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South Africa Iron Age site 'threatened'

By Catriona Davies, for CNN
STORY HIGHLIGHTS
  • South Africa's department of Mineral Resources has allowed mine close to World Heritage site
  • UNESCO is sending a mission to South Africa to investigate
  • Mapungubwe has remains of southern Africa's first complex civilization

(CNN) -- A coal mine being developed close to a World Heritage Site in South Africa could "completely destroy" one of the country's most cherished national parks, UNESCO has warned.

Environmental, wildlife and archaeological groups have objected to the South African government's decision to allow the mine near the boundary of Mapungubwe Cultural Landscape in the extreme north of the country.

The area has evidence of the first complex society in southern Africa, dating back to the Iron Age about 1,000 years and rock art up to 10,000 years old. It was made a UNESCO World Heritage Site in 2003.

The Australian-owned company Coal of Africa (CoAL) was given permission for a mine seven kilometers from the park's boundary by South Africa's Department of Mineral Resources earlier this year.

UNESCO is sending a team of experts to South Africa in November to assess the impact of the proposed mine and decide what action to take next.

Eloundou Lazare, head of the Africa section at UNESCO, told CNN: "This is a very critical mission. There are major concerns about the granting of the mining licence."

Nick Hilterman, of the Mapungubwe Action Group, which has formed to protest against the mine and is appealing the decision to South Africa's High Court, told CNN: "This is such an important area for South Africa and indeed for the world. It's a unique landscape.

"It has almost been frozen in time so the landscape is perfect and untouched, which is one of the reasons it was designated as a World Heritage site."

Mapungubwe is such a sacred and wonderful place.
--Nick Hilterman, Mapungubwe Action Group
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Mapungubwe Action Group has teamed up with several environmental groups including Endangered Wildlife Trust, the Peace Parks Foundation and the Association of Southern African Professional Archaeologists, to appeal against the mine.

Alex Schoeman, secretary of the Association of South African Professional Archaeologists, said: "When we first heard reports about the mine we didn't believe them because it was almost unbelievable that it would happen."

"From an archaeological point of view, this area is important because it's evidence of the first complex society in Southern Africa," he continued. "We estimate there were 5,000 people living on Mapungubwe Hill and 20,000 in the whole area.

"We believe the mining area itself has about 20 different types of archaeological sites from different periods, including cattle pens which were also used as cemeteries. These sites will be destroyed if the mine goes ahead."

Carolyn Ah Shene-Verdoorn, policy and advocacy manager for BirdLife South Africa, said: "It's a beautiful site and once you set the precedent for mining, other companies will follow and the area will be totally destroyed."

A report from UNESCO's latest committee meeting in July said: "In terms of both culture and nature, any development of this site.....could completely destroy a landscape that has the potential to contribute significantly to an understanding of the wider settlement history of Mapungubwe.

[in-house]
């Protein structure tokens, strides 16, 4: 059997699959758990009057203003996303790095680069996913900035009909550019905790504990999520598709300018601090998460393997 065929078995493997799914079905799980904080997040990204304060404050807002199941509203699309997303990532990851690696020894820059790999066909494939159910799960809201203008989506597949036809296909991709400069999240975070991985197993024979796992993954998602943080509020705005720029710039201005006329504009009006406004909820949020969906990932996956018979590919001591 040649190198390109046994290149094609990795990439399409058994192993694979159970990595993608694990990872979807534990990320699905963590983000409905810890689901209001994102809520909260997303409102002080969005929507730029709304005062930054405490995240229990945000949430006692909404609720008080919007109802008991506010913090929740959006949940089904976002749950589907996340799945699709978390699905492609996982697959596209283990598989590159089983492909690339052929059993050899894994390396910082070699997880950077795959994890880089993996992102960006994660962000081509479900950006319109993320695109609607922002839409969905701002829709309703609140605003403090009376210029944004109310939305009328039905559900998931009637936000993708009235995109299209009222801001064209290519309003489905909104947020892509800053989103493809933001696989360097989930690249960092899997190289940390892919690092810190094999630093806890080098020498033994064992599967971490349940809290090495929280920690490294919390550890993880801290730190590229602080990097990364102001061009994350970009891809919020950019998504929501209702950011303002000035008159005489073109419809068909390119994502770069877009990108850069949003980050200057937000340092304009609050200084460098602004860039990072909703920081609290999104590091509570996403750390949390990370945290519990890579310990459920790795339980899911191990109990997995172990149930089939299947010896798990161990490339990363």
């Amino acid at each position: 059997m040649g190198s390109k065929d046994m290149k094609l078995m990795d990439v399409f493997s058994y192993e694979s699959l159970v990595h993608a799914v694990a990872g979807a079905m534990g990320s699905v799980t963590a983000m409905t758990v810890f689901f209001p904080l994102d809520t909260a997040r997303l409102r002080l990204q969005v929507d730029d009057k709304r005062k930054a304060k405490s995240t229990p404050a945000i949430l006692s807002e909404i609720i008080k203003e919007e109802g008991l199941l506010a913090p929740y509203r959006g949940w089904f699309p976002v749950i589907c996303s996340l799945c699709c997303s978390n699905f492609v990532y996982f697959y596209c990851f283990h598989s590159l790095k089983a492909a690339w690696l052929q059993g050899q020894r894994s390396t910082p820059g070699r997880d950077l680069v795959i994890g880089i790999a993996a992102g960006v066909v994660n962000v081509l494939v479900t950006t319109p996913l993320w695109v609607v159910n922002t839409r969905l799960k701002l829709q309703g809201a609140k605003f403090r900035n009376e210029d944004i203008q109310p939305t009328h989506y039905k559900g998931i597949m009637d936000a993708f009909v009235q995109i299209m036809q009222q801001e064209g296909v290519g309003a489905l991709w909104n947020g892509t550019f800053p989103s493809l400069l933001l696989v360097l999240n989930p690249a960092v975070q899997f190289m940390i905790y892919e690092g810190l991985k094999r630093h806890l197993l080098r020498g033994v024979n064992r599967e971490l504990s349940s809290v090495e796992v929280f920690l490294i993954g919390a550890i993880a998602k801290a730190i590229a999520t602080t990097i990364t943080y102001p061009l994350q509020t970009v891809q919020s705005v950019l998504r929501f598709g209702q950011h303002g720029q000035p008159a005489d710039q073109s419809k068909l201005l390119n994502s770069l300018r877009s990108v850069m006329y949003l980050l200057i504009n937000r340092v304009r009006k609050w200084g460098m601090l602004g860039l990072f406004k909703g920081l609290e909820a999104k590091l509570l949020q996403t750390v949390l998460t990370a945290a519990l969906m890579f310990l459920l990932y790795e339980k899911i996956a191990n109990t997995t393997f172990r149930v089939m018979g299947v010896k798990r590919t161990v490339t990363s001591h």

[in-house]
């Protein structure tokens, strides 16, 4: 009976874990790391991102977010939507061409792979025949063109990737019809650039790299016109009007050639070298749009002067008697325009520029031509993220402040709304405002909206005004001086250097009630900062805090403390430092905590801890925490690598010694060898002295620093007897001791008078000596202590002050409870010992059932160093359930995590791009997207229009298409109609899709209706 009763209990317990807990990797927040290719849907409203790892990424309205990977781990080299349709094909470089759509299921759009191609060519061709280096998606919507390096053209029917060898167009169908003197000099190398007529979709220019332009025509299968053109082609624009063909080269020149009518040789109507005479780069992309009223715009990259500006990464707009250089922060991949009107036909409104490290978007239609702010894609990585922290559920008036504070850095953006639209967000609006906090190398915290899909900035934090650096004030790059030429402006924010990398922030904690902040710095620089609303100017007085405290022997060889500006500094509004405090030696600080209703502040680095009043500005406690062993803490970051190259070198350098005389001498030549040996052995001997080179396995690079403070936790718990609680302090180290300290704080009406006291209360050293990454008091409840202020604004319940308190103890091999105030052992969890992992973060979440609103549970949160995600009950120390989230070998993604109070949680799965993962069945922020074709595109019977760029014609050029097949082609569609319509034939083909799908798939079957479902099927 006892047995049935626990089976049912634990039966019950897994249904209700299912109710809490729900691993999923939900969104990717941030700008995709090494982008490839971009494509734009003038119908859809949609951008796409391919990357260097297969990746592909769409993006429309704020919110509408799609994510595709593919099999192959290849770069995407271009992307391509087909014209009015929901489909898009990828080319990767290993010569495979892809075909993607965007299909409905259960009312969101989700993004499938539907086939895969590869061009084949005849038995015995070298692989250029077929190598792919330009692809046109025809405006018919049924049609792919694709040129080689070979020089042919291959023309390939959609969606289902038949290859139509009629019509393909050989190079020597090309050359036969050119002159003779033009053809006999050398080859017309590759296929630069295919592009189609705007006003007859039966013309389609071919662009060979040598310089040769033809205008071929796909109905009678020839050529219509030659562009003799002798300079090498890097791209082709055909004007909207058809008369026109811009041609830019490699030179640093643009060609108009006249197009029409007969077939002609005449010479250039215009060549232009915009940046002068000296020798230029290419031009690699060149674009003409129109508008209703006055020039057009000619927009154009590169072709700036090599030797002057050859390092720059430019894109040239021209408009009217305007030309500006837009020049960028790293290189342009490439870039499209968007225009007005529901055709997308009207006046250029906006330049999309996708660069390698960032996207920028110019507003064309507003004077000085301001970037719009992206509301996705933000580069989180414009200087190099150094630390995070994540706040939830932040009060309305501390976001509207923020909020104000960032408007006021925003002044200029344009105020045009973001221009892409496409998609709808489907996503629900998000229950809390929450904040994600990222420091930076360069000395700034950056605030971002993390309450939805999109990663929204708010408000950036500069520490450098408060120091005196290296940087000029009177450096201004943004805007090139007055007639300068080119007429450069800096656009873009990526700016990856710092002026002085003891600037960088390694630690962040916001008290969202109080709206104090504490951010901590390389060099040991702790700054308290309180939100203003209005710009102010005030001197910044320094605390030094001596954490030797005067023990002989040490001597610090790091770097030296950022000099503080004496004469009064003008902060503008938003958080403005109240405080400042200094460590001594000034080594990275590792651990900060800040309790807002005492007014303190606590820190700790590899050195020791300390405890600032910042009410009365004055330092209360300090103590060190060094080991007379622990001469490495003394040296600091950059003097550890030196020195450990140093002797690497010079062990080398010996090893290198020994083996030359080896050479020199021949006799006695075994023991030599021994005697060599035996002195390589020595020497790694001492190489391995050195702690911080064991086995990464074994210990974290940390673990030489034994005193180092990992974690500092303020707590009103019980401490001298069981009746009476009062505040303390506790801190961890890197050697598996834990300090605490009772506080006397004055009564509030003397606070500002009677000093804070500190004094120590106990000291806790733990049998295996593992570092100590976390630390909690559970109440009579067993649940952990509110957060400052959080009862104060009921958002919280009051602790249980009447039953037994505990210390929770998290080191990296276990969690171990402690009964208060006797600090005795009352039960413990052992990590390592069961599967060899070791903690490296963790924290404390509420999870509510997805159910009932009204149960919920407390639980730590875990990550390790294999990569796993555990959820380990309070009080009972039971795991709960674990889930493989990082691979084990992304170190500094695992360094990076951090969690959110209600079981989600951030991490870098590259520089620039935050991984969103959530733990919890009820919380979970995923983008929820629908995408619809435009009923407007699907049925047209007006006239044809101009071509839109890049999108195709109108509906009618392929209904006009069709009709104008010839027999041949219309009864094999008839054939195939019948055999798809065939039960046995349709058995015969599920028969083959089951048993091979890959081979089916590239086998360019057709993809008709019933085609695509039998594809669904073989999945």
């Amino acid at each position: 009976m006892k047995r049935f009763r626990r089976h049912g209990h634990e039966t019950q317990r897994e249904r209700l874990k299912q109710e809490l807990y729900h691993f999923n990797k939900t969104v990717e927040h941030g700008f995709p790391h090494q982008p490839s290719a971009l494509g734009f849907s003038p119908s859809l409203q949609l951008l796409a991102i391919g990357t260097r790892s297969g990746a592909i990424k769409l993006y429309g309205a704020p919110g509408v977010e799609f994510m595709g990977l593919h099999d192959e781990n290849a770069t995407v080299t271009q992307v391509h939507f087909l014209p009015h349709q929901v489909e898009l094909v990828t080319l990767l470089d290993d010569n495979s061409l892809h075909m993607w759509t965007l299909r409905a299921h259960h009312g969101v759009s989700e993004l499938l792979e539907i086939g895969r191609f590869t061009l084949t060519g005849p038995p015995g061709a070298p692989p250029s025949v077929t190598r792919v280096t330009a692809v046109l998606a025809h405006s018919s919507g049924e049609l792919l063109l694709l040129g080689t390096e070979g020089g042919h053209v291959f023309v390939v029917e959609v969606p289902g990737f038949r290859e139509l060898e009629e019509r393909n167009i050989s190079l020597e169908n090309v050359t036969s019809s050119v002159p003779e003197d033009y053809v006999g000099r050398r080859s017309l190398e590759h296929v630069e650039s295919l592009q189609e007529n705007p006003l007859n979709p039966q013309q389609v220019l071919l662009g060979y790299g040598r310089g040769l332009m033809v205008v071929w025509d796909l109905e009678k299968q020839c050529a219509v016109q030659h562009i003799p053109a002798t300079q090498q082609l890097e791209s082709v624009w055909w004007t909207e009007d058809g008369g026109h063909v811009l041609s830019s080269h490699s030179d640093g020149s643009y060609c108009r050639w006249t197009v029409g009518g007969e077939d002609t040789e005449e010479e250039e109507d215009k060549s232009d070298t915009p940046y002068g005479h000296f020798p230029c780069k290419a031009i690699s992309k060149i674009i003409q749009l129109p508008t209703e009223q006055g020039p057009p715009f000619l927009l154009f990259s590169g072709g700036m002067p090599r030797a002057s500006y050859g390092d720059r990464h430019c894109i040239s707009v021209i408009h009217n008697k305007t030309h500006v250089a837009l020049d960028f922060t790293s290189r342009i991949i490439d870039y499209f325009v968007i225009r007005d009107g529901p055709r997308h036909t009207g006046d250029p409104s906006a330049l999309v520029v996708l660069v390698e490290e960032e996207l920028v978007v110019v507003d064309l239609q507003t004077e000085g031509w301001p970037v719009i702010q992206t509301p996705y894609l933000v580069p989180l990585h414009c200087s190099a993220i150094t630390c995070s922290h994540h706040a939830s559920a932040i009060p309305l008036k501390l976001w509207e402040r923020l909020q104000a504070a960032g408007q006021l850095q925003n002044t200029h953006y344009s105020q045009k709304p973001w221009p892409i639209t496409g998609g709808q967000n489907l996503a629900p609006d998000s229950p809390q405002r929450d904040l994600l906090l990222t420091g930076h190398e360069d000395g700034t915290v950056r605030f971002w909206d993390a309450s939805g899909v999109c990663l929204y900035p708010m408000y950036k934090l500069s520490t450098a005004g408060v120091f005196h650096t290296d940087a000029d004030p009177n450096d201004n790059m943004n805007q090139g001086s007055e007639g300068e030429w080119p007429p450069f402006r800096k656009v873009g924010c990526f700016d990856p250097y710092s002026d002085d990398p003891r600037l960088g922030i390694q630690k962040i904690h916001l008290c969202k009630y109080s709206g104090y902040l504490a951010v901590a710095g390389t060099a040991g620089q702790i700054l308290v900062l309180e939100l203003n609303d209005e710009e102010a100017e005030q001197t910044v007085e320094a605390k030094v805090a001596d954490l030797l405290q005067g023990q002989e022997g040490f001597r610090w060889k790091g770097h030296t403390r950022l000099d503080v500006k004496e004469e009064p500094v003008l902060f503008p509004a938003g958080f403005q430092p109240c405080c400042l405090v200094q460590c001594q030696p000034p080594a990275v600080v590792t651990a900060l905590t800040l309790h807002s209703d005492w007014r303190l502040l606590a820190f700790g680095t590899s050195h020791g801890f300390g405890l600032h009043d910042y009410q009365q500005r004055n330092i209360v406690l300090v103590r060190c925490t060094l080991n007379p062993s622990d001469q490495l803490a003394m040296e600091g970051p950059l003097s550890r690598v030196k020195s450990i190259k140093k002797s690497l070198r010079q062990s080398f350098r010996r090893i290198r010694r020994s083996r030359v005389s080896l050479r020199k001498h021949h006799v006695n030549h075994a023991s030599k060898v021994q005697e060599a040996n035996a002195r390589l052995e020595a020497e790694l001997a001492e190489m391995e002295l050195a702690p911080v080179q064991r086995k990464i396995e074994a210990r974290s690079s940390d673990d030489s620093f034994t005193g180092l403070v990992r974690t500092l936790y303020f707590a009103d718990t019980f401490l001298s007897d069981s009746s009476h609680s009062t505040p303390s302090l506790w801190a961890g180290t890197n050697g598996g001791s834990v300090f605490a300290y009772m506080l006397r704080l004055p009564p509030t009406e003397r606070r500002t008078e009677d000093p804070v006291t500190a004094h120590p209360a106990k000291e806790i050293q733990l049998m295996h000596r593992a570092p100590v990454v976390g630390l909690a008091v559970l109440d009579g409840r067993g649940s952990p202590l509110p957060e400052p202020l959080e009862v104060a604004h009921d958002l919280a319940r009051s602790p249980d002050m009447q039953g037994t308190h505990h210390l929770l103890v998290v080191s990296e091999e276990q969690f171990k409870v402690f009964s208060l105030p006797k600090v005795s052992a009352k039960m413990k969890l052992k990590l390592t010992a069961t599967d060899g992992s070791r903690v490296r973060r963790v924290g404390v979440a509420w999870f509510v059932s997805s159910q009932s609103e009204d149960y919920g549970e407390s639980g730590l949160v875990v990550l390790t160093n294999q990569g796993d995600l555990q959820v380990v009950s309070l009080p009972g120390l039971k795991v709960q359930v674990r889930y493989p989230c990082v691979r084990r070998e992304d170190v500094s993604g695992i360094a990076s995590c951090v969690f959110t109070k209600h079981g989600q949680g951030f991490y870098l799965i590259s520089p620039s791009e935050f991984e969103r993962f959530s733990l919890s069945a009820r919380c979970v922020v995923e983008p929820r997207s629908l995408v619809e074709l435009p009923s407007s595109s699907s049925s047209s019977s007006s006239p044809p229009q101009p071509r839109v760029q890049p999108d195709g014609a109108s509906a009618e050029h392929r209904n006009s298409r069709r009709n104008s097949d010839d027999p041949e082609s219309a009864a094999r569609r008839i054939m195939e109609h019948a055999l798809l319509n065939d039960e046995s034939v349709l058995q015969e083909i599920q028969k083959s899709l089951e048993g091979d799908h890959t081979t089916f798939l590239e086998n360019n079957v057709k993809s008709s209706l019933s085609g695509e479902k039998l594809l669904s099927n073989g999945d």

"It could also pollute the Limpopo river which crosses the property."

World Heritage Sites are usually surrounded by buffer zones protecting their immediate vicinity. However, in the case of Mapungubwe, this was not complete. Schoeman said: "It left a door that no-one foresaw."

South Africa's own Department of Environmental Affairs said in a statement on its website that it found out about the proposed mine from local media reports. The department immediately issued a statement criticizing the decision by the Department of Mineral Resources to grant permission.

After work started on the mine, the Department of Environmental Affairs issued an order for Coal of Africa to stop work on unauthorized work to build roads and pipelines.

The Department of Environmental Affairs is responsible for authorizing these works, while the Department of Mineral Resources is responsible for the mining rights.

Work on the mine has now stopped pending the outcome of these negotiations.

CoAL said it compiled a 2,000-page Environmental Management Plan as part of its application for the mine.

In a statement to CNN, the company said: "CoAL believes that by applying responsible management of all aspects of mining, it is possible for the mines, eco tourism and the communities to co-exist for the benefit of all parties and in response to the development needs of the region."

It added that the mine would directly and indirectly create 28,000 jobs and that CoAL would commit 18 million Rand ($2.6 million ) a year on environmental management and 160 million Rand ( $23 million) over five years on skills development, infrastructure development and community services.

South Africa's Department of Mineral Resources said in a statement issued to CNN: "The DMR believes that mining and the environment can and should co-exist to the benefit of all South Africans and the world at large.

"A number of appeals have been lodged with the Department of Mineral Resources against the granting of the right in respect of the project and that appeal process is currently underway.

"Once all the parties have been afforded the opportunity to respond, the Minister of Mineral Resources will adjudicate on the matter."